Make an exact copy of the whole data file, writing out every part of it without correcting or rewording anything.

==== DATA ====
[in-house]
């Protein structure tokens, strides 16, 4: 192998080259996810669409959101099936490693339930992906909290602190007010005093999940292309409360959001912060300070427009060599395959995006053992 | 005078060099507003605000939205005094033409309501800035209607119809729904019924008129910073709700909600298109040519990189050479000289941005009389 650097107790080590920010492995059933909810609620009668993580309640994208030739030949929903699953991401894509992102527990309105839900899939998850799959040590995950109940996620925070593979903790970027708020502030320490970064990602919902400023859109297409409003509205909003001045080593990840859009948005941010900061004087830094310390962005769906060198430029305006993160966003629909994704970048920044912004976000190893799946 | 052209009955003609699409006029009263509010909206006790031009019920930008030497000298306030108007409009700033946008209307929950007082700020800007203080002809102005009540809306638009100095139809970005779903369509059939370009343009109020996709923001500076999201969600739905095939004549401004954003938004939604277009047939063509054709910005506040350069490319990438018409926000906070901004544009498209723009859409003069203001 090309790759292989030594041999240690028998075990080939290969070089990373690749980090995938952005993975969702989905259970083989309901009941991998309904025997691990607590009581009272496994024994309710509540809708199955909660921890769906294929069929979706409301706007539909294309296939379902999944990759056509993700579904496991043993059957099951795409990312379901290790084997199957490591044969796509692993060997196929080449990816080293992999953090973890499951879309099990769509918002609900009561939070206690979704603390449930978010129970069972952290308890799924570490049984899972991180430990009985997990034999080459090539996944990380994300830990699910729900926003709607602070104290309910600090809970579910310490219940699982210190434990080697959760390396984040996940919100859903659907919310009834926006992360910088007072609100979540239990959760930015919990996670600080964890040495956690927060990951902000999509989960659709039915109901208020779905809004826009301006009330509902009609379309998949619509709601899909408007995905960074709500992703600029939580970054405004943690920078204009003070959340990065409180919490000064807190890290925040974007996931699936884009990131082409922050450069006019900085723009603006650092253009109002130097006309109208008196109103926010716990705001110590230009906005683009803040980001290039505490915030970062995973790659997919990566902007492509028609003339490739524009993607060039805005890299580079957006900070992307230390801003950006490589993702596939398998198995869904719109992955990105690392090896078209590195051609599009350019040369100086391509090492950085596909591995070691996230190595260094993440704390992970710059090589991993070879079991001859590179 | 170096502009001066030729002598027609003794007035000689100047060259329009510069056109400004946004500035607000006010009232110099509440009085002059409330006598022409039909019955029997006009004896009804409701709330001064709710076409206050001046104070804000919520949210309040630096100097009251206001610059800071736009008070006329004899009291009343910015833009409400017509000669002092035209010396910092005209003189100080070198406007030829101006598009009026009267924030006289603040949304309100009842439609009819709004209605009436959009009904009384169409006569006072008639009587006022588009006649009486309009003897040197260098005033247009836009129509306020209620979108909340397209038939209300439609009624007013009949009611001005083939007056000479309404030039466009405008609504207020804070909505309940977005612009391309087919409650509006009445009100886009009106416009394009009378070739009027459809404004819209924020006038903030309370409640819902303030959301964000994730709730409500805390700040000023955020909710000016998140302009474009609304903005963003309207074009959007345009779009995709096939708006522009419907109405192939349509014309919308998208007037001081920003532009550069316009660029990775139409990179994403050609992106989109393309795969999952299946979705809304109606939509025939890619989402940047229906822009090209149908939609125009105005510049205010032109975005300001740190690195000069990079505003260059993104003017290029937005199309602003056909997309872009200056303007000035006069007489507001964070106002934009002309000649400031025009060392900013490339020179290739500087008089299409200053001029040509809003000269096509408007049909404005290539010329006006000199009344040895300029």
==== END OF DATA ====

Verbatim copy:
[in-house]
């Protein structure tokens, strides 16, 4: 192998080259996810669409959101099936490693339930992906909290602190007010005093999940292309409360959001912060300070427009060599395959995006053992 | 005078060099507003605000939205005094033409309501800035209607119809729904019924008129910073709700909600298109040519990189050479000289941005009389 650097107790080590920010492995059933909810609620009668993580309640994208030739030949929903699953991401894509992102527990309105839900899939998850799959040590995950109940996620925070593979903790970027708020502030320490970064990602919902400023859109297409409003509205909003001045080593990840859009948005941010900061004087830094310390962005769906060198430029305006993160966003629909994704970048920044912004976000190893799946 | 052209009955003609699409006029009263509010909206006790031009019920930008030497000298306030108007409009700033946008209307929950007082700020800007203080002809102005009540809306638009100095139809970005779903369509059939370009343009109020996709923001500076999201969600739905095939004549401004954003938004939604277009047939063509054709910005506040350069490319990438018409926000906070901004544009498209723009859409003069203001 090309790759292989030594041999240690028998075990080939290969070089990373690749980090995938952005993975969702989905259970083989309901009941991998309904025997691990607590009581009272496994024994309710509540809708199955909660921890769906294929069929979706409301706007539909294309296939379902999944990759056509993700579904496991043993059957099951795409990312379901290790084997199957490591044969796509692993060997196929080449990816080293992999953090973890499951879309099990769509918002609900009561939070206690979704603390449930978010129970069972952290308890799924570490049984899972991180430990009985997990034999080459090539996944990380994300830990699910729900926003709607602070104290309910600090809970579910310490219940699982210190434990080697959760390396984040996940919100859903659907919310009834926006992360910088007072609100979540239990959760930015919990996670600080964890040495956690927060990951902000999509989960659709039915109901208020779905809004826009301006009330509902009609379309998949619509709601899909408007995905960074709500992703600029939580970054405004943690920078204009003070959340990065409180919490000064807190890290925040974007996931699936884009990131082409922050450069006019900085723009603006650092253009109002130097006309109208008196109103926010716990705001110590230009906005683009803040980001290039505490915030970062995973790659997919990566902007492509028609003339490739524009993607060039805005890299580079957006900070992307230390801003950006490589993702596939398998198995869904719109992955990105690392090896078209590195051609599009350019040369100086391509090492950085596909591995070691996230190595260094993440704390992970710059090589991993070879079991001859590179 | 170096502009001066030729002598027609003794007035000689100047060259329009510069056109400004946004500035607000006010009232110099509440009085002059409330006598022409039909019955029997006009004896009804409701709330001064709710076409206050001046104070804000919520949210309040630096100097009251206001610059800071736009008070006329004899009291009343910015833009409400017509000669002092035209010396910092005209003189100080070198406007030829101006598009009026009267924030006289603040949304309100009842439609009819709004209605009436959009009904009384169409006569006072008639009587006022588009006649009486309009003897040197260098005033247009836009129509306020209620979108909340397209038939209300439609009624007013009949009611001005083939007056000479309404030039466009405008609504207020804070909505309940977005612009391309087919409650509006009445009100886009009106416009394009009378070739009027459809404004819209924020006038903030309370409640819902303030959301964000994730709730409500805390700040000023955020909710000016998140302009474009609304903005963003309207074009959007345009779009995709096939708006522009419907109405192939349509014309919308998208007037001081920003532009550069316009660029990775139409990179994403050609992106989109393309795969999952299946979705809304109606939509025939890619989402940047229906822009090209149908939609125009105005510049205010032109975005300001740190690195000069990079505003260059993104003017290029937005199309602003056909997309872009200056303007000035006069007489507001964070106002934009002309000649400031025009060392900013490339020179290739500087008089299409200053001029040509809003000269096509408007049909404005290539010329006006000199009344040895300029």